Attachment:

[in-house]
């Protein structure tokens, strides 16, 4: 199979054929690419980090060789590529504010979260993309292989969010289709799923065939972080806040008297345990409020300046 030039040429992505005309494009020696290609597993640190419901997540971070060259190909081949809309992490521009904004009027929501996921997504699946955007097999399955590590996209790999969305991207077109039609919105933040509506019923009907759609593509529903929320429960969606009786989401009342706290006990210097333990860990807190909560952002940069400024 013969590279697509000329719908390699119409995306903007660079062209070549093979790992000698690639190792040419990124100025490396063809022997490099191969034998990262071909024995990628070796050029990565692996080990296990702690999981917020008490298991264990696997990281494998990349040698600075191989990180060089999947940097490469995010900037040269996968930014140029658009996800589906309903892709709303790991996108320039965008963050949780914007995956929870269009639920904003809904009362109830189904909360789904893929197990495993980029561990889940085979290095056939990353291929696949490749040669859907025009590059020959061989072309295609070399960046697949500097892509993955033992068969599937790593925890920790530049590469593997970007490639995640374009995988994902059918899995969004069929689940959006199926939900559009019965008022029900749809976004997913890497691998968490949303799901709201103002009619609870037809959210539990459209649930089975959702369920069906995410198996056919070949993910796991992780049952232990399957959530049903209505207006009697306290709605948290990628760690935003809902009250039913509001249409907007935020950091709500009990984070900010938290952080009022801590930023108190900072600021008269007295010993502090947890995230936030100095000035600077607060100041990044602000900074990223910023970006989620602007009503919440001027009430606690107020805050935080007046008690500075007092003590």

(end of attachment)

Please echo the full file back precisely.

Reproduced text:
[in-house]
């Protein structure tokens, strides 16, 4: 199979054929690419980090060789590529504010979260993309292989969010289709799923065939972080806040008297345990409020300046 030039040429992505005309494009020696290609597993640190419901997540971070060259190909081949809309992490521009904004009027929501996921997504699946955007097999399955590590996209790999969305991207077109039609919105933040509506019923009907759609593509529903929320429960969606009786989401009342706290006990210097333990860990807190909560952002940069400024 013969590279697509000329719908390699119409995306903007660079062209070549093979790992000698690639190792040419990124100025490396063809022997490099191969034998990262071909024995990628070796050029990565692996080990296990702690999981917020008490298991264990696997990281494998990349040698600075191989990180060089999947940097490469995010900037040269996968930014140029658009996800589906309903892709709303790991996108320039965008963050949780914007995956929870269009639920904003809904009362109830189904909360789904893929197990495993980029561990889940085979290095056939990353291929696949490749040669859907025009590059020959061989072309295609070399960046697949500097892509993955033992068969599937790593925890920790530049590469593997970007490639995640374009995988994902059918899995969004069929689940959006199926939900559009019965008022029900749809976004997913890497691998968490949303799901709201103002009619609870037809959210539990459209649930089975959702369920069906995410198996056919070949993910796991992780049952232990399957959530049903209505207006009697306290709605948290990628760690935003809902009250039913509001249409907007935020950091709500009990984070900010938290952080009022801590930023108190900072600021008269007295010993502090947890995230936030100095000035600077607060100041990044602000900074990223910023970006989620602007009503919440001027009430606690107020805050935080007046008690500075007092003590």